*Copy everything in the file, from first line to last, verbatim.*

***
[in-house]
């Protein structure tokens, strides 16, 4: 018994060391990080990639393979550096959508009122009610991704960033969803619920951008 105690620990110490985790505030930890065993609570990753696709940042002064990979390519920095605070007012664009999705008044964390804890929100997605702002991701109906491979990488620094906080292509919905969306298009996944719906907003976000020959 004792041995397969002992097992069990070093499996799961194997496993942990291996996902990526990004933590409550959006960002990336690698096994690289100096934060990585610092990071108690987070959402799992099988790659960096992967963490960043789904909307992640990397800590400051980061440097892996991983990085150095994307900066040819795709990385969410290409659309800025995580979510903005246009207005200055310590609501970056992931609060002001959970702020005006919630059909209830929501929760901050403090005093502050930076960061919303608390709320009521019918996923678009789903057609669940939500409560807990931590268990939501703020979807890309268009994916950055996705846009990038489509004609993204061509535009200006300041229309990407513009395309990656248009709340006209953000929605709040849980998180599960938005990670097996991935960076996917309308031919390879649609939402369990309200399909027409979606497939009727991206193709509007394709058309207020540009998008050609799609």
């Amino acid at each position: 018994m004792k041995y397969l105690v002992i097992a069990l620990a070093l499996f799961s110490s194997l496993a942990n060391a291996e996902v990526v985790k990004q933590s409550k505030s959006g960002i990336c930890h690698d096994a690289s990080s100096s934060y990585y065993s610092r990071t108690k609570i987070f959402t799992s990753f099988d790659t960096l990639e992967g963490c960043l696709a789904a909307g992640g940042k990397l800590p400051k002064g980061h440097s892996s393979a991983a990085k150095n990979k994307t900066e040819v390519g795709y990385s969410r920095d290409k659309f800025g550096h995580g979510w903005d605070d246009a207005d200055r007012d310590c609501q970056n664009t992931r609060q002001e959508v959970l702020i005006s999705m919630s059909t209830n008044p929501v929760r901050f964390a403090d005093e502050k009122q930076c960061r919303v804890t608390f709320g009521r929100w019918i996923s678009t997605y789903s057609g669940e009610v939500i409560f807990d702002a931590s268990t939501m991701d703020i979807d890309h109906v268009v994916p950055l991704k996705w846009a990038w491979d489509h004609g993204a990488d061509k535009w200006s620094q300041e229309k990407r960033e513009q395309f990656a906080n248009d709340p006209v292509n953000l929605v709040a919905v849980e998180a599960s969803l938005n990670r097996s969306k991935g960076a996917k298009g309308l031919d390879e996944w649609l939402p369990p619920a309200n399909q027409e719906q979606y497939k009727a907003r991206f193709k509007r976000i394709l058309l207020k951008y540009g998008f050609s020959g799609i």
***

[in-house]
């Protein structure tokens, strides 16, 4: 018994060391990080990639393979550096959508009122009610991704960033969803619920951008 105690620990110490985790505030930890065993609570990753696709940042002064990979390519920095605070007012664009999705008044964390804890929100997605702002991701109906491979990488620094906080292509919905969306298009996944719906907003976000020959 004792041995397969002992097992069990070093499996799961194997496993942990291996996902990526990004933590409550959006960002990336690698096994690289100096934060990585610092990071108690987070959402799992099988790659960096992967963490960043789904909307992640990397800590400051980061440097892996991983990085150095994307900066040819795709990385969410290409659309800025995580979510903005246009207005200055310590609501970056992931609060002001959970702020005006919630059909209830929501929760901050403090005093502050930076960061919303608390709320009521019918996923678009789903057609669940939500409560807990931590268990939501703020979807890309268009994916950055996705846009990038489509004609993204061509535009200006300041229309990407513009395309990656248009709340006209953000929605709040849980998180599960938005990670097996991935960076996917309308031919390879649609939402369990309200399909027409979606497939009727991206193709509007394709058309207020540009998008050609799609």
């Amino acid at each position: 018994m004792k041995y397969l105690v002992i097992a069990l620990a070093l499996f799961s110490s194997l496993a942990n060391a291996e996902v990526v985790k990004q933590s409550k505030s959006g960002i990336c930890h690698d096994a690289s990080s100096s934060y990585y065993s610092r990071t108690k609570i987070f959402t799992s990753f099988d790659t960096l990639e992967g963490c960043l696709a789904a909307g992640g940042k990397l800590p400051k002064g980061h440097s892996s393979a991983a990085k150095n990979k994307t900066e040819v390519g795709y990385s969410r920095d290409k659309f800025g550096h995580g979510w903005d605070d246009a207005d200055r007012d310590c609501q970056n664009t992931r609060q002001e959508v959970l702020i005006s999705m919630s059909t209830n008044p929501v929760r901050f964390a403090d005093e502050k009122q930076c960061r919303v804890t608390f709320g009521r929100w019918i996923s678009t997605y789903s057609g669940e009610v939500i409560f807990d702002a931590s268990t939501m991701d703020i979807d890309h109906v268009v994916p950055l991704k996705w846009a990038w491979d489509h004609g993204a990488d061509k535009w200006s620094q300041e229309k990407r960033e513009q395309f990656a906080n248009d709340p006209v292509n953000l929605v709040a919905v849980e998180a599960s969803l938005n990670r097996s969306k991935g960076a996917k298009g309308l031919d390879e996944w649609l939402p369990p619920a309200n399909q027409e719906q979606y497939k009727a907003r991206f193709k509007r976000i394709l058309l207020k951008y540009g998008f050609s020959g799609i």